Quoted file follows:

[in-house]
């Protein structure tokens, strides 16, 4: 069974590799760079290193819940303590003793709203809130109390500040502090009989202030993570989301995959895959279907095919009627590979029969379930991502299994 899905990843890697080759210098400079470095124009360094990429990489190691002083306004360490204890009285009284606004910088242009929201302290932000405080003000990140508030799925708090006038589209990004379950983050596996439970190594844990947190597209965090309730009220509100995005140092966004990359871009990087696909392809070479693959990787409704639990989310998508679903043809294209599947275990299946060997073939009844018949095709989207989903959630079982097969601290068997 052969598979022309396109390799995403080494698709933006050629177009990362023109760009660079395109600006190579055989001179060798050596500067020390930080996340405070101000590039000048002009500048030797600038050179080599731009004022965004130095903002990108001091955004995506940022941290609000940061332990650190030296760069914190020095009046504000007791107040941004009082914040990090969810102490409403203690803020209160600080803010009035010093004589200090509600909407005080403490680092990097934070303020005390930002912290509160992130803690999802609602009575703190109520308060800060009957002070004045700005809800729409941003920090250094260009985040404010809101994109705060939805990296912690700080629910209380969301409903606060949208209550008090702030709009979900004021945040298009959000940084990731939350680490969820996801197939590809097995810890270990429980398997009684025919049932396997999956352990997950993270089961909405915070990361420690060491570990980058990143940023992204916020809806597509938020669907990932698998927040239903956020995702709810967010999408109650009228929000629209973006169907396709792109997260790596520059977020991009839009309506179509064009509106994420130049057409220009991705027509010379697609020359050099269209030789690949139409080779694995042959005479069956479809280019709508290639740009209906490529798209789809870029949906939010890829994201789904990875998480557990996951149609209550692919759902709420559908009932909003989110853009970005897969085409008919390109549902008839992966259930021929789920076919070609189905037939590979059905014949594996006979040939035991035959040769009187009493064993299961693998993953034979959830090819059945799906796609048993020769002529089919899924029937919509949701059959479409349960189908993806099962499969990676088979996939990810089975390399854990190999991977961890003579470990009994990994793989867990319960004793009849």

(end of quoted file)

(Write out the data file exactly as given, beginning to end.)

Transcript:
[in-house]
């Protein structure tokens, strides 16, 4: 069974590799760079290193819940303590003793709203809130109390500040502090009989202030993570989301995959895959279907095919009627590979029969379930991502299994 899905990843890697080759210098400079470095124009360094990429990489190691002083306004360490204890009285009284606004910088242009929201302290932000405080003000990140508030799925708090006038589209990004379950983050596996439970190594844990947190597209965090309730009220509100995005140092966004990359871009990087696909392809070479693959990787409704639990989310998508679903043809294209599947275990299946060997073939009844018949095709989207989903959630079982097969601290068997 052969598979022309396109390799995403080494698709933006050629177009990362023109760009660079395109600006190579055989001179060798050596500067020390930080996340405070101000590039000048002009500048030797600038050179080599731009004022965004130095903002990108001091955004995506940022941290609000940061332990650190030296760069914190020095009046504000007791107040941004009082914040990090969810102490409403203690803020209160600080803010009035010093004589200090509600909407005080403490680092990097934070303020005390930002912290509160992130803690999802609602009575703190109520308060800060009957002070004045700005809800729409941003920090250094260009985040404010809101994109705060939805990296912690700080629910209380969301409903606060949208209550008090702030709009979900004021945040298009959000940084990731939350680490969820996801197939590809097995810890270990429980398997009684025919049932396997999956352990997950993270089961909405915070990361420690060491570990980058990143940023992204916020809806597509938020669907990932698998927040239903956020995702709810967010999408109650009228929000629209973006169907396709792109997260790596520059977020991009839009309506179509064009509106994420130049057409220009991705027509010379697609020359050099269209030789690949139409080779694995042959005479069956479809280019709508290639740009209906490529798209789809870029949906939010890829994201789904990875998480557990996951149609209550692919759902709420559908009932909003989110853009970005897969085409008919390109549902008839992966259930021929789920076919070609189905037939590979059905014949594996006979040939035991035959040769009187009493064993299961693998993953034979959830090819059945799906796609048993020769002529089919899924029937919509949701059959479409349960189908993806099962499969990676088979996939990810089975390399854990190999991977961890003579470990009994990994793989867990319960004793009849």